<ControlTemplate TargetType={x:Type Button}>

<Border

x:Name=Border

CornerRadius=2

BorderThickness=1

Background={StaticResource NormalBrush}

BorderBrush={StaticResource NormalBorderBrush}>

<ContentPresenter

Margin=2

HorizontalAlignment=Center

VerticalAlignment=Center

RecognizesAccessKey=True/>

</Border>

<ControlTemplate.Triggers>

<Trigger Property=IsKeyboardFocusedValue=true>

<Setter TargetName=BorderProperty=BorderBrush

Value={StaticResource DefaultedBorderBrush} />

</Trigger>

<Trigger Property=IsMouseOverValue=true>

<Setter TargetName=BorderProperty=Background

Value={StaticResource DarkBrush} />

</Trigger>

<Trigger Property=IsPressedValue=true>

<Setter TargetName=BorderProperty=Background

Value={StaticResource PressedBrush} />

<Setter TargetName=BorderProperty=BorderBrush

Value={StaticResource PressedBorderBrush} />

</Trigger>

</ControlTemplate.Triggers>

</ControlTemplate>


Similarly we have DataTemplates that describe how a non-UI object should look like, when visual represented. DataTemplates are useful for representing standard CLR objects which are not UI controls. For example I could have a DataTemplate for a Person class that shows the name in a TextBlock and a picture of the Person in an Image.

<DataTemplate TargetType={x:Type model:Person}>

<StackPanel Orientation=Horizontal>

<Image Source={Binding Picture}/>

<TextBlock Text={Binding Name}/>

</StackPanel>

</DataTemplate>

 

Note that I am using the data-binding syntax for binding to the Picture and Name properties of the Person class.

Similar to the DataTemplates are ItemTemplates, which are used in the context of a list control like ListBox, Tree, etc. ItemTemplates describe how each item in a list should appear.

 

Styles, themes for custom controls

    Styles are higher level constructs for describing additional properties of a control in addition to the Template property. Say I have five buttons on my form and I want all of them to be of a particular width (50px). I could do that in a <Style/> tag as follows:

<Style TargetType={x:Type Button}>

<Setter Property=WidthValue=50/>

</Style>

 

Note how I target the Button control using the TargetType attribute. However the above style applies to all Buttons on the form. If you like only specific Buttons to take this style, you can qualify the <Style/> with a x:Key attribute.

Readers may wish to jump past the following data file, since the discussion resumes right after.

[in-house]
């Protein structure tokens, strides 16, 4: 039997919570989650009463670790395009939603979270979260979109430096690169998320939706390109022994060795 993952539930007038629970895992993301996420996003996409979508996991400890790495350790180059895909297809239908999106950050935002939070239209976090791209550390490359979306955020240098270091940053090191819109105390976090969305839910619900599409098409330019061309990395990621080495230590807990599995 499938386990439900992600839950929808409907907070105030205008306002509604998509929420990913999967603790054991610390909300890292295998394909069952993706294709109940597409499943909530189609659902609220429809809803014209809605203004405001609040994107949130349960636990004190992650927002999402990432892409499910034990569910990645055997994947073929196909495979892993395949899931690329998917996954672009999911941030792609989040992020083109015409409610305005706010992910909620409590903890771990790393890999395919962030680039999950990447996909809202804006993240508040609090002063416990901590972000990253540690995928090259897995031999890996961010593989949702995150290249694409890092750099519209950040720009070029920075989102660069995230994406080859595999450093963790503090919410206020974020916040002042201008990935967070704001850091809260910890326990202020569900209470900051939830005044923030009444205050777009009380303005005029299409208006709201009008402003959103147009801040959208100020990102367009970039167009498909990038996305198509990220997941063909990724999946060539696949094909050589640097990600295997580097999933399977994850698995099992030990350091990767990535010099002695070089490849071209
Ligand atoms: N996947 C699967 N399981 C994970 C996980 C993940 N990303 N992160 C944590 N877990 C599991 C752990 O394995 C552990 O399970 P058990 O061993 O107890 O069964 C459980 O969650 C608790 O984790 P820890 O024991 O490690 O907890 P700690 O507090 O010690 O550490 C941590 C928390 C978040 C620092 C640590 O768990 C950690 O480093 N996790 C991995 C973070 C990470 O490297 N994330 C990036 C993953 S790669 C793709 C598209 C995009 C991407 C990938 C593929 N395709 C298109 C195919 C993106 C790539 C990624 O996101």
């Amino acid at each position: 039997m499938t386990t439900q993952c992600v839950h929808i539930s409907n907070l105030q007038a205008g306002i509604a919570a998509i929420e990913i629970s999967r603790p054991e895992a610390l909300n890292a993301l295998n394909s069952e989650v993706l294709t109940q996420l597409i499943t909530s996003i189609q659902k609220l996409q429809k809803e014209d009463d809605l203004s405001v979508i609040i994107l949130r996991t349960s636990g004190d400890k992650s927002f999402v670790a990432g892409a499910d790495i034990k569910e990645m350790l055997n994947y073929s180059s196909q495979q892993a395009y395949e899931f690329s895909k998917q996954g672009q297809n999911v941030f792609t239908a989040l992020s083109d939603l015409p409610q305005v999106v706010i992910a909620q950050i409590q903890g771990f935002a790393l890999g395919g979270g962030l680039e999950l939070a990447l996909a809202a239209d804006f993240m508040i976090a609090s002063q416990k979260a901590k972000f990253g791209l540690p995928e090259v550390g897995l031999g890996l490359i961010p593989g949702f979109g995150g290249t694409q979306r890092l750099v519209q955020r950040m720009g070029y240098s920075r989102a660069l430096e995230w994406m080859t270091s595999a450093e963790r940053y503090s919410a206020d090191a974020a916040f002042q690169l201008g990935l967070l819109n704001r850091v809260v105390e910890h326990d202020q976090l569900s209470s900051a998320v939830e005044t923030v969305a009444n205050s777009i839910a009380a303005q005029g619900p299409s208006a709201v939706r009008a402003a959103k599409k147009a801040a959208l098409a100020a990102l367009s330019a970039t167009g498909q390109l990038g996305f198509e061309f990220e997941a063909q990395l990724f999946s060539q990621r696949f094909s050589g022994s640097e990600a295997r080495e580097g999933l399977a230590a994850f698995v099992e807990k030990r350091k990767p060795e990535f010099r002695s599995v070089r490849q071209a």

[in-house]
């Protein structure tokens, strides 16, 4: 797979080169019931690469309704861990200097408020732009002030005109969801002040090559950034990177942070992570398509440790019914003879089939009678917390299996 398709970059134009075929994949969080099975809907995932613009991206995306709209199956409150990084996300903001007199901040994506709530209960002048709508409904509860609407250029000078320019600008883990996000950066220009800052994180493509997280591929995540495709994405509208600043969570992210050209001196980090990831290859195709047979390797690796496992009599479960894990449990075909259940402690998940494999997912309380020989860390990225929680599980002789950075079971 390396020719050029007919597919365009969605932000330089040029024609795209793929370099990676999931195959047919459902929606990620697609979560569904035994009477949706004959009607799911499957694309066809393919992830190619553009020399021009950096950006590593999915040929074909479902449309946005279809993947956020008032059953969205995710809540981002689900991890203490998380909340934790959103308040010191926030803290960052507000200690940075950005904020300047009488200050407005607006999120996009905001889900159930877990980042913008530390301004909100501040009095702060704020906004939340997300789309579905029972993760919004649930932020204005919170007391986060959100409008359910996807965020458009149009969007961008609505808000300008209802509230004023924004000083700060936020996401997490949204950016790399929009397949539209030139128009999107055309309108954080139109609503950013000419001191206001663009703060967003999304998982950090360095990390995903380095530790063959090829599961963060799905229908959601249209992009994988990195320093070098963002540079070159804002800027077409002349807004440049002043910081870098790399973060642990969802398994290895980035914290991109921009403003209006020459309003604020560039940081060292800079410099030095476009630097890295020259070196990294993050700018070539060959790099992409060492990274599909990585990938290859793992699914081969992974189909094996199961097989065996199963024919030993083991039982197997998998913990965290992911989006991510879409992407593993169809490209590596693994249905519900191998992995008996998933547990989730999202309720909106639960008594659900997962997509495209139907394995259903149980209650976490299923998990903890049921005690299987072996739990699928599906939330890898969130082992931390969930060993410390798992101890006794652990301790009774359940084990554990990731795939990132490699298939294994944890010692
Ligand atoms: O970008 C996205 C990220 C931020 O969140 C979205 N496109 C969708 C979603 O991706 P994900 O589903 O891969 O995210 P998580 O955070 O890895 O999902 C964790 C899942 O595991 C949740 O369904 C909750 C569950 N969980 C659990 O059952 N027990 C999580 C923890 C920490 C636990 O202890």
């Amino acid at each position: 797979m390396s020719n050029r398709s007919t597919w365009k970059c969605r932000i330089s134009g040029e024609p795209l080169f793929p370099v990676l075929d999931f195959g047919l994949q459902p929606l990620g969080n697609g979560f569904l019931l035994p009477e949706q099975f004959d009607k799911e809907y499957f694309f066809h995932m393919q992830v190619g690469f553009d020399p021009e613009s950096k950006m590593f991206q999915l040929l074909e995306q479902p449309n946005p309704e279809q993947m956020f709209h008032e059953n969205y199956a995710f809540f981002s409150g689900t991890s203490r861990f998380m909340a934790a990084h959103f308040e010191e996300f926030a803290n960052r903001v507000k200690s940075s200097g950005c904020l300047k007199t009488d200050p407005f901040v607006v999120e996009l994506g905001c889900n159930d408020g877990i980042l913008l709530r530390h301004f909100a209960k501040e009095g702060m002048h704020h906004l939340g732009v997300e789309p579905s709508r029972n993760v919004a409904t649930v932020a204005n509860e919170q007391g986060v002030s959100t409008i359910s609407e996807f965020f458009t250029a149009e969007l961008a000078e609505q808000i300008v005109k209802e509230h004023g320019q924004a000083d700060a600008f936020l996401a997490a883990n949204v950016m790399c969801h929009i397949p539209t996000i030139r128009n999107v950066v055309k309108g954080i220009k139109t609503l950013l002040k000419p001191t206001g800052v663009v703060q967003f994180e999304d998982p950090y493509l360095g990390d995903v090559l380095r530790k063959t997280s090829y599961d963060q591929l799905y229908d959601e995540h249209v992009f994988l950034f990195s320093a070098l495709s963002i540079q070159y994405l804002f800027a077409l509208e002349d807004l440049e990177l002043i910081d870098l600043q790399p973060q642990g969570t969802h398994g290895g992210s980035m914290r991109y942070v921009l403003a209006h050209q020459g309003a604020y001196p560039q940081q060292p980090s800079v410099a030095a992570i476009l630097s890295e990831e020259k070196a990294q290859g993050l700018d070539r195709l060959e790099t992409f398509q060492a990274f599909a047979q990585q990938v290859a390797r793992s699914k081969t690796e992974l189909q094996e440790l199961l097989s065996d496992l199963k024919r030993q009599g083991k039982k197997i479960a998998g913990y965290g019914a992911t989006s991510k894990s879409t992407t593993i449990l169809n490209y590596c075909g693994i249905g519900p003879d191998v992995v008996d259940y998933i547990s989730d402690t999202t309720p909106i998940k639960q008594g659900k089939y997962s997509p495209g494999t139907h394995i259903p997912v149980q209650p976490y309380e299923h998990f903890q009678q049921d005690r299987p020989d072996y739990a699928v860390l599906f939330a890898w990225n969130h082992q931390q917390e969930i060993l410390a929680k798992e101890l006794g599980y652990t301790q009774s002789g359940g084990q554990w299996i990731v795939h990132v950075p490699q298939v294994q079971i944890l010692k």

<Style x:Key=WidthFiftyStyle TargetType={x:Type Button}>

<Setter Property=WidthValue=50/>

</Style>

 

The Button can refer this style with the Style attribute. The {StaticResource WidthFiftyStyle} syntax is called a MarkupExtension and is used to reference resources.

<Button Style={StaticResource WidthFiftyStyle}>Submit</Button>

 

The standard controls that are available out of the box are useful for most scenarios. However you do want the ability to create your own custom controls. WPF provides you that ability and also gives you a chance to define a default style for your control. Since your custom control will be in a separate .Net assembly, the default style is specified in a generic.xaml file that sits in the /themes folder. When WPF loads your control, it probes into the /themes/generic.xaml file and looks for a style definition for that control (TargetType = your control’s type).

 

Databinding with property change notifications

    Data binding is a great way to do away with a lot of code to keep the UI consistent with the model. Bindings keep your logic clear and easier to maintain. However you do have to take some extra steps and enable your models to participate. In WPF a common way of doing this is to use a ViewModel that wraps the actual Model and also implement the INotifyPropertyChanged interface. The reason we use a wrapper around Model is because we don’t want to pollute the Model class with UI related information.